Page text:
Michael Specter is a staff writer for the New Yorker. His new book, Denialism, asks why we have increasingly begun to fear scientific advances instead of embracing them.
Michael Specter's new book, Denialism: How Irrational Thinking Hinders Scientific Progress, Harms the Planet and Threatens Our Lives, dives into a worrisome strain of modern life -- a vocal anti-science bias that may prevent us from making the right choices for our future. Specter studies how the active movements against vaccines, genetically engineered food, science-based medicine and biotechnological solutions to climate change may actually put the world at risk. (For instance, anti-vaccination activists could soon trigger the US return of polio, not to mention the continuing rise of measles.) More insidiously, the chilling effect caused by the new denialism may prevent useful science from being accomplished.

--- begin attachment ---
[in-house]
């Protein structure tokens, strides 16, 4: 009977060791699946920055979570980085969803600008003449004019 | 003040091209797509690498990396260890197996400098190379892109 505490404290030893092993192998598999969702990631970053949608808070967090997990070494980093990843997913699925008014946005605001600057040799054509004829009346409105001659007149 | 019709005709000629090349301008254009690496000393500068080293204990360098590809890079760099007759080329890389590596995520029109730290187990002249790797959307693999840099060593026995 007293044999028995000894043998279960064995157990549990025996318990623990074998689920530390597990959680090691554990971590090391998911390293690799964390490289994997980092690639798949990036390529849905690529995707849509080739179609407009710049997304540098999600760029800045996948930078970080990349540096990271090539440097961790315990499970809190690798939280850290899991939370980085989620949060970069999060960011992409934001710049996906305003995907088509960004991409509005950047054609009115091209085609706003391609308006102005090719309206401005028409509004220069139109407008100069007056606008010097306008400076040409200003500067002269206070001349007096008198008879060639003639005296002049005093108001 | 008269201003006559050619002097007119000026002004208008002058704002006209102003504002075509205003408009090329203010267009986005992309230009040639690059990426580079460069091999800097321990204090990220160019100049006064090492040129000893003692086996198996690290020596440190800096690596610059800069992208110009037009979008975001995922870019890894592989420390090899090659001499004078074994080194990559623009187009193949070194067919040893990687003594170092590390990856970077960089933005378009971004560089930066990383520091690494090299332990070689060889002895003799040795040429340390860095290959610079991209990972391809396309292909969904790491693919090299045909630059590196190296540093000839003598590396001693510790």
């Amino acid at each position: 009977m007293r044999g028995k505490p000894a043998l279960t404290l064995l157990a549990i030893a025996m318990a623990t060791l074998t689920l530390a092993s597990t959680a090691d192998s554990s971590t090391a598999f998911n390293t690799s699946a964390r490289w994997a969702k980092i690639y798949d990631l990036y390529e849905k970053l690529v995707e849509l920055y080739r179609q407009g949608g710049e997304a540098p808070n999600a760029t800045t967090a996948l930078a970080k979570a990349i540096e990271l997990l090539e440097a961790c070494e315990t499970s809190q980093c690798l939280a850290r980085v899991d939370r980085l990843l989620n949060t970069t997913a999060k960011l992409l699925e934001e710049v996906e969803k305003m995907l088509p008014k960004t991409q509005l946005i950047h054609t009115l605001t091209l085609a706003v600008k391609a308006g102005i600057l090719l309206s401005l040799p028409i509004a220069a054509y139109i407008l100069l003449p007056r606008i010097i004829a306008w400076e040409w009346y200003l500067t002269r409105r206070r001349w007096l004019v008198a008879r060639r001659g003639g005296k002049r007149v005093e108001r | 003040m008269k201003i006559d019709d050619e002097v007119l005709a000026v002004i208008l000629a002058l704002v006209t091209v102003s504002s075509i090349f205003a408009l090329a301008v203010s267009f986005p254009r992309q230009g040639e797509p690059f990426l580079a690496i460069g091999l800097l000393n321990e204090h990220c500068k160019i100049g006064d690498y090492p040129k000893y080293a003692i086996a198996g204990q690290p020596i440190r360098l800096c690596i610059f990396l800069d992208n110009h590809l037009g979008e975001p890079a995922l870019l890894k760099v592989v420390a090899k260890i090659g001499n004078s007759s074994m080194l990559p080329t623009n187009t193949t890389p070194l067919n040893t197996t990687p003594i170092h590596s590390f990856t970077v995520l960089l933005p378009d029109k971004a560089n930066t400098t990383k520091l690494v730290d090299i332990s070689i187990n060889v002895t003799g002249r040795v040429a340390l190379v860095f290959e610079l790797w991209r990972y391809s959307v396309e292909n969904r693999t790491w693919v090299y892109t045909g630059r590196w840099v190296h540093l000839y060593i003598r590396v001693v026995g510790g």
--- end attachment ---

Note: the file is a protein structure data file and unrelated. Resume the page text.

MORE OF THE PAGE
Specter has been a writer for the New Yorker for more than a decade; before that, he was a science writer and then the Moscow bureau chief for the New York Times. He writes about science and politics for the New Yorker, with a fascinating sideline in biographical profiles.